We next examined the effects of transverse section at the medullary level between the pre-Bötzinger complex and the pFRG (at the approximate level of the Xth cranial nerve roots or the most rostral roots of the XIIth cranial nerve; see Fig. 8A) on facial and C4 nerve activities. Immediately after transection, rhythmic burst activity from these nerves disappeared, and transient tonic discharges appeared (Fig. 3B). C4 Insp activity recovered gradually, showing initially smaller-amplitude and faster burst rate than that shown under control conditions (Fig. 3A). After 10–15 min, C4 amplitude and burst rate returned almost to control levels. The mean C4 burst rate was 4.6 ± 1.0 bursts/min (n = 22) under control conditions, 15.2 ± 4.9 bursts/min 3–5 min after transection (P < 0.001), and 5.0 ± 1.3 bursts/min 15 min after transection (not significant compared with control). In contrast, no clear rhythmic facial nerve activity was detected. C4 activity patterns were stable for >1 h. Subsequently, when 1 μM DAMGO was applied, C4 Insp activity was inhibited and rhythmic facial nerve activity was consistently induced (Fig. 3B). This rhythmic facial nerve activity continued for >1 h after DAMGO was washed out. The burst rate of DAMGO-induced facial nerve rhythmic activity (after 10–15 min) was 9.3 ± 2.2 bursts/min, whereas the rate in controls was 7.3 ± 2.0 bursts/min (n = 7, not significant, P = 0.053). Application of 1 μM naloxone depressed the rhythmic facial nerve activity and restored C4 Insp activity (Fig. 3C). Further addition of 4–5 mM KCl (final concentration 10–11 mM K+) after application of 1 μM DAMGO induced rhythmic C4 activity (4.4 ± 1.1 bursts/min) and depressed the rhythmic facial nerve activity (n = 5, Fig. 4).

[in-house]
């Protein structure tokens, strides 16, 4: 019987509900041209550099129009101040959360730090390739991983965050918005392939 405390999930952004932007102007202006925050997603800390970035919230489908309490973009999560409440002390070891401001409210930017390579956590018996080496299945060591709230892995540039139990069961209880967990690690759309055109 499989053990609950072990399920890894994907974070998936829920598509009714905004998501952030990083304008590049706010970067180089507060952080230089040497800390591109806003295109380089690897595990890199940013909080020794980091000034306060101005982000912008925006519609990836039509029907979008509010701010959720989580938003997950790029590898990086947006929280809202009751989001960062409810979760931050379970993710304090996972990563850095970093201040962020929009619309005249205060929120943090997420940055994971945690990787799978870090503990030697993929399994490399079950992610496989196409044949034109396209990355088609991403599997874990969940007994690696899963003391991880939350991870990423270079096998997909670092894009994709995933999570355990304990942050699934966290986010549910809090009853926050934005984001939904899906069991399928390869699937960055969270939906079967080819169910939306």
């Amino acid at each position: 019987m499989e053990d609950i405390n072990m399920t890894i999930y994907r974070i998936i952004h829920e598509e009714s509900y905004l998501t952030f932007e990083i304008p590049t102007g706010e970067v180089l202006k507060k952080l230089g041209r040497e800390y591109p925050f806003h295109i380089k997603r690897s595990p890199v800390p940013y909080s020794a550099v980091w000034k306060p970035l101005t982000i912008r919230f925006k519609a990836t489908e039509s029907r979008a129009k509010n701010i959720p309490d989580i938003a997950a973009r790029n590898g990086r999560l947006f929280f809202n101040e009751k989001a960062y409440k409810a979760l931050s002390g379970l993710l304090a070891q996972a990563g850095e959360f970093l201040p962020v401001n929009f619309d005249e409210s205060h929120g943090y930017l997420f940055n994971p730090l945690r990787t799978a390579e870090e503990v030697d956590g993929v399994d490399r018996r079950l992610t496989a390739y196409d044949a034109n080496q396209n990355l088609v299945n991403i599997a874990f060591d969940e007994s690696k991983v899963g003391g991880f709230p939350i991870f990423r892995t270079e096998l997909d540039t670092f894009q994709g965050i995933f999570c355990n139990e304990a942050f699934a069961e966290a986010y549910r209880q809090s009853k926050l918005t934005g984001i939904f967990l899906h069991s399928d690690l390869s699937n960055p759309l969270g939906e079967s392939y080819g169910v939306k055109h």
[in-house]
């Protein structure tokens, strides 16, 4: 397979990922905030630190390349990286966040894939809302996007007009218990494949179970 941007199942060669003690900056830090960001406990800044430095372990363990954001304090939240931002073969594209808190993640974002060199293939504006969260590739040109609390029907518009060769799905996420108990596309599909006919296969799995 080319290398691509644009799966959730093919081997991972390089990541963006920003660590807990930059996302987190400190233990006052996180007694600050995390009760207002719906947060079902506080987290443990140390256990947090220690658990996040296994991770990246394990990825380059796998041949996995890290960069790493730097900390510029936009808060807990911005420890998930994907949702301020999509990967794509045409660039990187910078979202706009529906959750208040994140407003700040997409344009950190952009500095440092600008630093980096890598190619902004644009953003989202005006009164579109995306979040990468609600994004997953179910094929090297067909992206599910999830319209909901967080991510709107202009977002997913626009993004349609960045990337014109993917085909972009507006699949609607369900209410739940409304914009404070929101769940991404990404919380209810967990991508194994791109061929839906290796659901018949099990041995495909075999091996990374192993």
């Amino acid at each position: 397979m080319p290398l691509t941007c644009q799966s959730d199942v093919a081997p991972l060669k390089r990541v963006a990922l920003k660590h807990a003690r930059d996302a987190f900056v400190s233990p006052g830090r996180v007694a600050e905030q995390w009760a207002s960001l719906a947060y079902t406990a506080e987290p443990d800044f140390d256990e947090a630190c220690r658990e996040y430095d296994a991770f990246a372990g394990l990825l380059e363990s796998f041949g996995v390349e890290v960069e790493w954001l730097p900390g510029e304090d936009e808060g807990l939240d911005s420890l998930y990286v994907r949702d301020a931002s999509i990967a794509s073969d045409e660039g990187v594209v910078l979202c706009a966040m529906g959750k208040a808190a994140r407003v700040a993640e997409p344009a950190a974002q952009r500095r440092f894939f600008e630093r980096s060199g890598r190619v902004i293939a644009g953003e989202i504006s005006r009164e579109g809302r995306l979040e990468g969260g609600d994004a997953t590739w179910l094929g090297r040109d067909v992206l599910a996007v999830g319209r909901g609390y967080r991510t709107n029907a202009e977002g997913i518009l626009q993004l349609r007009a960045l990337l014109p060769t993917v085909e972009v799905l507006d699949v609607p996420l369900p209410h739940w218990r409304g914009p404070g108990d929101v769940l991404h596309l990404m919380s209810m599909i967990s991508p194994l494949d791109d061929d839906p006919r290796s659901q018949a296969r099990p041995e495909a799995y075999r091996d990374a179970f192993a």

When DAMGO was applied before transection, rhythmic facial nerve activity continued (n = 2 of 6) or became disorganized and recovered spontaneously within 8 min (n = 4 of 6) (Fig. 5A). The burst rate was initially high (22.3 ± 7.5 bursts/min within 10 min) and decreased to a stable level (9.3 ± 1.7 burst/min) after 20–25 min.
C4 Insp activity recovered after transverse sectioning in the absence of DAMGO. Therefore the caudal block was believed to include the pre-Bötzinger complex. The level of transection in these experiments was determined to be 200–400 μm (331 ± 108 μm, n = 21) caudal to the caudal end of the facial nucleus (Fig. 5B; see also Fig. 8C). Thus the transection level was estimated to be 100–300 μm rostral to the rostral end of the pre-Bötzinger complex (Smith et al. 1991).